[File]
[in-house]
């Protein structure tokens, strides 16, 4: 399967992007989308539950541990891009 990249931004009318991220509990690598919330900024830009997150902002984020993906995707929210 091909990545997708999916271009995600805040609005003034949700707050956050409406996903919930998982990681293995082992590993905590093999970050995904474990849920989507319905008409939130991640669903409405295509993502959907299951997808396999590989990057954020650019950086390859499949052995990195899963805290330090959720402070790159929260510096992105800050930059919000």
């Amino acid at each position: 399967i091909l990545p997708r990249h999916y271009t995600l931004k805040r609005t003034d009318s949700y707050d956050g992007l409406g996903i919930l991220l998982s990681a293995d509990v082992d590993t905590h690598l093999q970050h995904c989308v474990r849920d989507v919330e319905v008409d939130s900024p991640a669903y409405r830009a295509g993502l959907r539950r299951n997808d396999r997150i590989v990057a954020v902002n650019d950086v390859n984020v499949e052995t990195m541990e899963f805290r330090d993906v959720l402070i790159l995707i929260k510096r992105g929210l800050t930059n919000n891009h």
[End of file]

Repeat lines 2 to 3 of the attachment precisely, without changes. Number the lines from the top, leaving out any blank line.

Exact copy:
């Protein structure tokens, strides 16, 4: 399967992007989308539950541990891009 990249931004009318991220509990690598919330900024830009997150902002984020993906995707929210 091909990545997708999916271009995600805040609005003034949700707050956050409406996903919930998982990681293995082992590993905590093999970050995904474990849920989507319905008409939130991640669903409405295509993502959907299951997808396999590989990057954020650019950086390859499949052995990195899963805290330090959720402070790159929260510096992105800050930059919000």
């Amino acid at each position: 399967i091909l990545p997708r990249h999916y271009t995600l931004k805040r609005t003034d009318s949700y707050d956050g992007l409406g996903i919930l991220l998982s990681a293995d509990v082992d590993t905590h690598l093999q970050h995904c989308v474990r849920d989507v919330e319905v008409d939130s900024p991640a669903y409405r830009a295509g993502l959907r539950r299951n997808d396999r997150i590989v990057a954020v902002n650019d950086v390859n984020v499949e052995t990195m541990e899963f805290r330090d993906v959720l402070i790159l995707i929260k510096r992105g929210l800050t930059n919000n891009h």